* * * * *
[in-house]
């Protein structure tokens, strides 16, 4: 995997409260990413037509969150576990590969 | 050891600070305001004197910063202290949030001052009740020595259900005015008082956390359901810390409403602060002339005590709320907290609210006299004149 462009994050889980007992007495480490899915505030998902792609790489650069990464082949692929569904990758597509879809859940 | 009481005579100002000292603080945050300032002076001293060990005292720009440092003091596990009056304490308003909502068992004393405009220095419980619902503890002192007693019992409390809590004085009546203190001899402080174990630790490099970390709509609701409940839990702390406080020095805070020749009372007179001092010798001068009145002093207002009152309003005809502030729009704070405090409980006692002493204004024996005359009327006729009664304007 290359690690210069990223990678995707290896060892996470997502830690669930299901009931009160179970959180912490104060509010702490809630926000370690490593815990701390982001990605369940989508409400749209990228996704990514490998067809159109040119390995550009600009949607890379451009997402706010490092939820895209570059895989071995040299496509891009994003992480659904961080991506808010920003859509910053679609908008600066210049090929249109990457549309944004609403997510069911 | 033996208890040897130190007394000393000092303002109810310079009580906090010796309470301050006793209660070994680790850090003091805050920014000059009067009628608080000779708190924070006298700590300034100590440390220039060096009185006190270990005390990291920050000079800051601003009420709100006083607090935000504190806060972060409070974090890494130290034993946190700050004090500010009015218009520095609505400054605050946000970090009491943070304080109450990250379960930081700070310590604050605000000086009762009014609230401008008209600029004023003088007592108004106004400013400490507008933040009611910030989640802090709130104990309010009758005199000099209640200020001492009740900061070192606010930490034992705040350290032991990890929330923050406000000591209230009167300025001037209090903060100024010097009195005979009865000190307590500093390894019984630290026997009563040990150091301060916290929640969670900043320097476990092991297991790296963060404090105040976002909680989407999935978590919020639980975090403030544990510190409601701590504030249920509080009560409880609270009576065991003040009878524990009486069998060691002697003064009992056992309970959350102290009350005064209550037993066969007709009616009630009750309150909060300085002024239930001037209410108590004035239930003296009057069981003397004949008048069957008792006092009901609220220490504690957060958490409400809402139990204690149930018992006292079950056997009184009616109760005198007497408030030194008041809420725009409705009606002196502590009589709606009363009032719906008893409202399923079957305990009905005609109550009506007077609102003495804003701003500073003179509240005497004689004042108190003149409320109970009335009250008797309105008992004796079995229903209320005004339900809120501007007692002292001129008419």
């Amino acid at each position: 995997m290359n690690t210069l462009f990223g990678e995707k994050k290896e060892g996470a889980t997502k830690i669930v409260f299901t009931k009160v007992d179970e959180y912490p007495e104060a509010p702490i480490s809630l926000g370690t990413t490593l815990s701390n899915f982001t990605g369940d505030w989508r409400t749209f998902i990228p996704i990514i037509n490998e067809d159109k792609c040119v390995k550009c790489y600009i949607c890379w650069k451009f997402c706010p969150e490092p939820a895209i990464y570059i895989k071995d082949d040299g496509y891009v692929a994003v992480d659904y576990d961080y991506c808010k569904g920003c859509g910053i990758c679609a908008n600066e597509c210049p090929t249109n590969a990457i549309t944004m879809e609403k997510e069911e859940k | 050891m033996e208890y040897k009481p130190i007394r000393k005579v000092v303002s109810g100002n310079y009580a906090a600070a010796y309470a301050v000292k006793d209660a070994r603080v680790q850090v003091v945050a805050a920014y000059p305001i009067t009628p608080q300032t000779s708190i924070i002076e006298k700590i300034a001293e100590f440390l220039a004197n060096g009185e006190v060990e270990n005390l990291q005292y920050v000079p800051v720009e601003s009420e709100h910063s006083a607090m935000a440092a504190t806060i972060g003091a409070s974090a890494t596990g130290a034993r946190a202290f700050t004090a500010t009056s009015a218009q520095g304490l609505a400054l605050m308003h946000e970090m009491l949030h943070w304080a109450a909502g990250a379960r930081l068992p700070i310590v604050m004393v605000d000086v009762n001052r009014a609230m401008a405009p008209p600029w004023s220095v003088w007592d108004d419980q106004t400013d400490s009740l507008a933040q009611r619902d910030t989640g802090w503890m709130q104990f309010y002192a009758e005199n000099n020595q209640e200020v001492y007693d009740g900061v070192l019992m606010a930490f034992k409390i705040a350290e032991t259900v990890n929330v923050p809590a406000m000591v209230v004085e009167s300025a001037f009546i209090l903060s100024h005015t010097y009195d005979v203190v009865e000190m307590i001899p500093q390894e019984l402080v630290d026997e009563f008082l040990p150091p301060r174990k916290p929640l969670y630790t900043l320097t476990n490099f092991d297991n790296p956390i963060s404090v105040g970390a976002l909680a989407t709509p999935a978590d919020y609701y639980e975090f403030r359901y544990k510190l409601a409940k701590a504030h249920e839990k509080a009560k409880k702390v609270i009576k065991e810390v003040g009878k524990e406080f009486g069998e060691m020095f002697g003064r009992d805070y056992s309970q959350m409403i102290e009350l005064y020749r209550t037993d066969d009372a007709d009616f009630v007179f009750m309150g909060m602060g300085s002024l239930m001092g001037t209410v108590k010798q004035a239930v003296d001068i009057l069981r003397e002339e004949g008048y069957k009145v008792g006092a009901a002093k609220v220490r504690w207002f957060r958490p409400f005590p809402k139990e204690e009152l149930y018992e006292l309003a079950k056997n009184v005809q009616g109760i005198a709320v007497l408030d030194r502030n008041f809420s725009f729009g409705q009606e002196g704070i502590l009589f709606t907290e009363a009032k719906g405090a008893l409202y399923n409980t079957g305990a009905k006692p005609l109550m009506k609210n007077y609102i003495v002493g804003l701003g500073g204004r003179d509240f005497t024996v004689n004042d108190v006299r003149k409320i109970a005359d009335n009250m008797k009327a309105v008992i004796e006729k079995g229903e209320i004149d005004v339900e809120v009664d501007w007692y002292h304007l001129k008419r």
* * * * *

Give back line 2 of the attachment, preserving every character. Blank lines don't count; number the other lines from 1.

């Protein structure tokens, strides 16, 4: 995997409260990413037509969150576990590969 | 050891600070305001004197910063202290949030001052009740020595259900005015008082956390359901810390409403602060002339005590709320907290609210006299004149 462009994050889980007992007495480490899915505030998902792609790489650069990464082949692929569904990758597509879809859940 | 009481005579100002000292603080945050300032002076001293060990005292720009440092003091596990009056304490308003909502068992004393405009220095419980619902503890002192007693019992409390809590004085009546203190001899402080174990630790490099970390709509609701409940839990702390406080020095805070020749009372007179001092010798001068009145002093207002009152309003005809502030729009704070405090409980006692002493204004024996005359009327006729009664304007 290359690690210069990223990678995707290896060892996470997502830690669930299901009931009160179970959180912490104060509010702490809630926000370690490593815990701390982001990605369940989508409400749209990228996704990514490998067809159109040119390995550009600009949607890379451009997402706010490092939820895209570059895989071995040299496509891009994003992480659904961080991506808010920003859509910053679609908008600066210049090929249109990457549309944004609403997510069911 | 033996208890040897130190007394000393000092303002109810310079009580906090010796309470301050006793209660070994680790850090003091805050920014000059009067009628608080000779708190924070006298700590300034100590440390220039060096009185006190270990005390990291920050000079800051601003009420709100006083607090935000504190806060972060409070974090890494130290034993946190700050004090500010009015218009520095609505400054605050946000970090009491943070304080109450990250379960930081700070310590604050605000000086009762009014609230401008008209600029004023003088007592108004106004400013400490507008933040009611910030989640802090709130104990309010009758005199000099209640200020001492009740900061070192606010930490034992705040350290032991990890929330923050406000000591209230009167300025001037209090903060100024010097009195005979009865000190307590500093390894019984630290026997009563040990150091301060916290929640969670900043320097476990092991297991790296963060404090105040976002909680989407999935978590919020639980975090403030544990510190409601701590504030249920509080009560409880609270009576065991003040009878524990009486069998060691002697003064009992056992309970959350102290009350005064209550037993066969007709009616009630009750309150909060300085002024239930001037209410108590004035239930003296009057069981003397004949008048069957008792006092009901609220220490504690957060958490409400809402139990204690149930018992006292079950056997009184009616109760005198007497408030030194008041809420725009409705009606002196502590009589709606009363009032719906008893409202399923079957305990009905005609109550009506007077609102003495804003701003500073003179509240005497004689004042108190003149409320109970009335009250008797309105008992004796079995229903209320005004339900809120501007007692002292001129008419």